SACRAMENTO, Calif. — Advocates for inmates on a hunger strike to protest California's solitary confinement program met with the state prisons chief on Friday as they pushed for an end to practices they say are inhumane.
Mediators who support the protesting inmates issued a statement after the hour-long meeting with Corrections Secretary Jeffrey Beard, saying they offered ideas for ending the hunger strike and improving prison conditions that include indeterminate sentences in isolation units.
"He received us well and listened to our concerns and those of the prisoners and their families," the statement said.
Ron Ahnen, president of California Prison Focus, who was among those who met with Beard, declined to elaborate on the secretary's response to their suggestions.
Corrections officials said more than 300 inmates have refused all meals since the strike began on July 8. About 30,000 inmates initially participated.
Corrections spokeswoman Terry Thornton described the meeting with inmate advocates as "very cordial," saying Beard answered their questions and explained the changes California has already made to the confinement program.
Those include temporary policy revisions allowing some inmates classified as gang members to be moved out of the units based on their behavior. The previous process involved a "debriefing," which prisoners said required them to inform on other inmates.
Isaac Ontiveros, spokesman of the Prisoner Hunger Strike Solidarity Coalition, said inmate advocates are seeking further policy changes, which they discussed during Friday's meeting.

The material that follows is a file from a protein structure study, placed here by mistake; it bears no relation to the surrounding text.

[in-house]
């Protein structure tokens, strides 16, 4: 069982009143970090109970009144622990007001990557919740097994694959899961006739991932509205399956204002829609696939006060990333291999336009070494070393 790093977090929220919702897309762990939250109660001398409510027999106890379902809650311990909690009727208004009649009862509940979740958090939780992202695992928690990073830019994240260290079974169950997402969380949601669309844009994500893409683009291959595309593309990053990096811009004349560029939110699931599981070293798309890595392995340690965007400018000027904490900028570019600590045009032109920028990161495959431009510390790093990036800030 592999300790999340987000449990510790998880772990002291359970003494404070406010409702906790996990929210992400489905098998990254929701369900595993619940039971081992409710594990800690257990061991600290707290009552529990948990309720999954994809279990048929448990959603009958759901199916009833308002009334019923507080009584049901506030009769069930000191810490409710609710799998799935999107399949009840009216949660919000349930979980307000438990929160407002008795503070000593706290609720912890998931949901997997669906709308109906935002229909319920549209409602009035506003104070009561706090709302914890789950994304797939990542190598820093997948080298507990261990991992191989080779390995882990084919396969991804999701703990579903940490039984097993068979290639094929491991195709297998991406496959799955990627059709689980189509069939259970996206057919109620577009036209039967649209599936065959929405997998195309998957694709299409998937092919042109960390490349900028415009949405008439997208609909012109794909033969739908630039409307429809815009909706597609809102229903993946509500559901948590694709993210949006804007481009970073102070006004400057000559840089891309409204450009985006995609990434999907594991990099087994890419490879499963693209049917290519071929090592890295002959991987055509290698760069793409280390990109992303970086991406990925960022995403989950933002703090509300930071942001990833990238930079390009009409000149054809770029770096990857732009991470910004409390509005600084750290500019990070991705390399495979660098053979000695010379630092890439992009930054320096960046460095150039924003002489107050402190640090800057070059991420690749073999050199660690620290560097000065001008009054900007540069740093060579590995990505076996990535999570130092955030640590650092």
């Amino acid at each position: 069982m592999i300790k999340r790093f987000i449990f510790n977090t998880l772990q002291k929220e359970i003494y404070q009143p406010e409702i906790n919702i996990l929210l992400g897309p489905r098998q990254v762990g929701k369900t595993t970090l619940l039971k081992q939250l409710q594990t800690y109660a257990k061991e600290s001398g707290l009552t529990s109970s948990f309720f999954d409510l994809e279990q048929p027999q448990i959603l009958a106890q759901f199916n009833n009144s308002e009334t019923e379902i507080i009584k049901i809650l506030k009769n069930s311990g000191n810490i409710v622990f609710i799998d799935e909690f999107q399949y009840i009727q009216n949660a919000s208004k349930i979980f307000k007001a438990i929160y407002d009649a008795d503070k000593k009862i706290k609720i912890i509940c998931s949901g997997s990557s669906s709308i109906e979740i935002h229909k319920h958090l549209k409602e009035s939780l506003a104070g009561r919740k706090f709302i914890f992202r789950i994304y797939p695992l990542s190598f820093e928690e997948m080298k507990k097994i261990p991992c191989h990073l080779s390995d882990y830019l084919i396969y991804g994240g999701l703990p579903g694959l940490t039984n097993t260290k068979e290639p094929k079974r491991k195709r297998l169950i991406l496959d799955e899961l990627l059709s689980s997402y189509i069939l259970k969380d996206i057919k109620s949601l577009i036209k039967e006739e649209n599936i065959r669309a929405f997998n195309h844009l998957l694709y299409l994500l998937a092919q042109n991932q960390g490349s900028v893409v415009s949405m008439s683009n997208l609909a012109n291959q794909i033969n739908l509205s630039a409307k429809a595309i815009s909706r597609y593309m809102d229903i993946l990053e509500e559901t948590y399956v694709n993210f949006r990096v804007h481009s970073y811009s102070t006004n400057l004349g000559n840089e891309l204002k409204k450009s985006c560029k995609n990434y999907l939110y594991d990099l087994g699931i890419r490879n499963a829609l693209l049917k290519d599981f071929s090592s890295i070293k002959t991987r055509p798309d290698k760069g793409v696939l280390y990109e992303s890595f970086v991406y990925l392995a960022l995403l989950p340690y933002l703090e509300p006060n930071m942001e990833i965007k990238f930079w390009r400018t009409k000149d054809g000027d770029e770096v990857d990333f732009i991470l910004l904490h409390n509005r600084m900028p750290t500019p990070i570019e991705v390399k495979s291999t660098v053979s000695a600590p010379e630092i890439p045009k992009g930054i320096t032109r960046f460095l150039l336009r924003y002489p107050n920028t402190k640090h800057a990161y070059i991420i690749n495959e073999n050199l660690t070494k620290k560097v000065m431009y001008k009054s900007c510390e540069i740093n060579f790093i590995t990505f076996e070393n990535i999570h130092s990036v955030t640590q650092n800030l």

"This mediation team is waiting for (corrections officials) to take the next step," Ontiveros said. "Hopefully it will be a step in the right direction."
Thornton said the agency will review the group's policy suggestions. Officials intend to make permanent changes to the solitary confinement program after evaluating last year's changes, she said.
This is the third hunger strike launched since 2011 to protest living conditions in those prison units, where 4,500 gang members, gang associates and serious offenders are held.
Some celebrities, including Jay Leno and Gloria Steinem, have spoken out against the isolation of inmates, signing a letter to Gov. Jerry Brown. Families of some prisoners on Tuesday sent the governor a petition against solitary confinement bearing tens of thousands of signatures.
The meeting occurred shortly after the U.S. Supreme Court issued a ruling paving the way for the early release of nearly 10,000 California inmates. A majority of the court rejected Gov. Jerry Brown's emergency request to halt a lower court's directive for the early release of prisoners, which is intended to ease severe overcrowding at California's 33 adult prisons.